ICAEW chart of the week: Broadband speeds

My chart this week illustrates how home broadband capabilities have been improving in recent years, although still far short of ambitions to provide ultrafast speeds to most households across the UK.

Column chart showing speeds for UK households with a home fixed broadband line.

Broadband speeds (i) <10 Mbit/s, (ii) 10-30 Mbit/s, (iii) 30-100 Mbit/s, (iv) 100-300 Mbit/s, (v) >300 Mbit/s.

Nov 2018: 16%, 27%, 41%, 15%, 1%
Nov 2019: 13%, 18%, 51%, 15%, 3%
Nov 2020: 8%, 15%, 54%, 18%, 5%
Mar 2021: 8%, 16%, 54%, 18%, 4%
Mar 2022: 4%, 13%, 58%, 18%, 7%

Ofcom recently published its latest data on UK home broadband performance, highlighting how nearly nine in ten (87%) of UK households take a home fixed broadband service.

Based on data as of March 2022, Ofcom reports that connection speeds have continued to improve, with the median average download speed of UK home broadband connections increasing by 18% to 59.4 megabits per second (Mbit/s or Mbps) over the year to March 2022. Over the same period the median average upload speed increased by 9% to 10.7 Mbit/s.

The chart illustrates how speeds have improved since November 2018, when 16% of households had average 24-hour download speeds of 10 Mbit/s or less, 27% had ‘high-speed’ connections (over 10 Mbit/s up to 30 Mbit/s), 41% had superfast broadband (over 30 Mbit/s up to 100 Mbit/s), 15% had extra-superfast broadband (over 100 Mbit/s up to 300 Mbit/s) and just 1% had ultrafast connections over 300 Mbit/s. Overall this meant 43% of households were on what used to be considered high-speed or slower connections and 57% were on superfast or ultrafast connections.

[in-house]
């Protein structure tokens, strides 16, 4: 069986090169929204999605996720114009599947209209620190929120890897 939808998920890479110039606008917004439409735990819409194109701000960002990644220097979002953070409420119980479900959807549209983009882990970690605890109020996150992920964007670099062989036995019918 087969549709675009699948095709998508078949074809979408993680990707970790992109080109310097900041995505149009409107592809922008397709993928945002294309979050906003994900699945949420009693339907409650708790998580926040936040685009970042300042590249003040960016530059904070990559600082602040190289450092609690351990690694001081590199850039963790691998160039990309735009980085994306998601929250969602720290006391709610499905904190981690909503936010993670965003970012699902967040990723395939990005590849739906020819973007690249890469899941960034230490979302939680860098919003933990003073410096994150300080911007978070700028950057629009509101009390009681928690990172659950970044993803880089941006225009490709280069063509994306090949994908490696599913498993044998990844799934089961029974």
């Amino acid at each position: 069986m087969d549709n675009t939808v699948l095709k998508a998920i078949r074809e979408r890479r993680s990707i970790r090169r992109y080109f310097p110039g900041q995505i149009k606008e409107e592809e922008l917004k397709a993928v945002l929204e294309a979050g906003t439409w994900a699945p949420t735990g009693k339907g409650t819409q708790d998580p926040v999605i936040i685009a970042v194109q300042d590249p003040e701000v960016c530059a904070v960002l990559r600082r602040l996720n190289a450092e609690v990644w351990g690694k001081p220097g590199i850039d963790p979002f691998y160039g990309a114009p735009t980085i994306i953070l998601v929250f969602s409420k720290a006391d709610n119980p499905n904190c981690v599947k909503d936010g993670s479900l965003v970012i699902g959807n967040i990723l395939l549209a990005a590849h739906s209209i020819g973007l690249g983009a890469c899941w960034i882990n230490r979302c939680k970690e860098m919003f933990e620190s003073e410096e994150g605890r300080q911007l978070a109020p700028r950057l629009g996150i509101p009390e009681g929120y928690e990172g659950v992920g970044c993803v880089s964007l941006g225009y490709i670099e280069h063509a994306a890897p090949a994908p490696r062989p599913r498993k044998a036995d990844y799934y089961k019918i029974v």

By March 2022, households on slower connections below 10 Mbit/s (mostly legacy ADSL) had fallen to 4% and high-speed connections (10-30 Mbit/s) had fallen to 13%, a drop of 26 percentage points in the proportion of households with high-speed or slower broadband to 17%. The proportion on superfast or higher speeds had increased to 83%, with 58% on superfast (30-100 Mbit/s), 18% on extra-superfast (100-300 Mbit/s) and 7% on ultrafast connections in excess of 300 Mbit/s.

With broadband increasing in popularity, future charts are likely to feature the proportion of gigabit or hyperfast connections of more than 1,000 Mbit/s, while the number of households on less than 30 Mbit/s – now accepted to be too slow for most purposes – should continue to fall as those households upgrade to faster services.

The challenge for Ofcom is in how to improve both rural connectivity and performance, with median average peak-time downloads of 39.4 Mbit/s in rural areas compared with 62.1 Mbit/s in urban areas. 

The ‘hyperinflationary’ increase in broadband speeds over recent years suggests that there is a case for redefining the ‘currency’ of broadband speed, given that ‘high-speed’ connections are now commonly accepted to be too slow for practical usage, ‘superfast’ describes a basic level of internet service and ‘ultrafast’ connections are no longer the fastest speeds available.

This chart was originally published by ICAEW.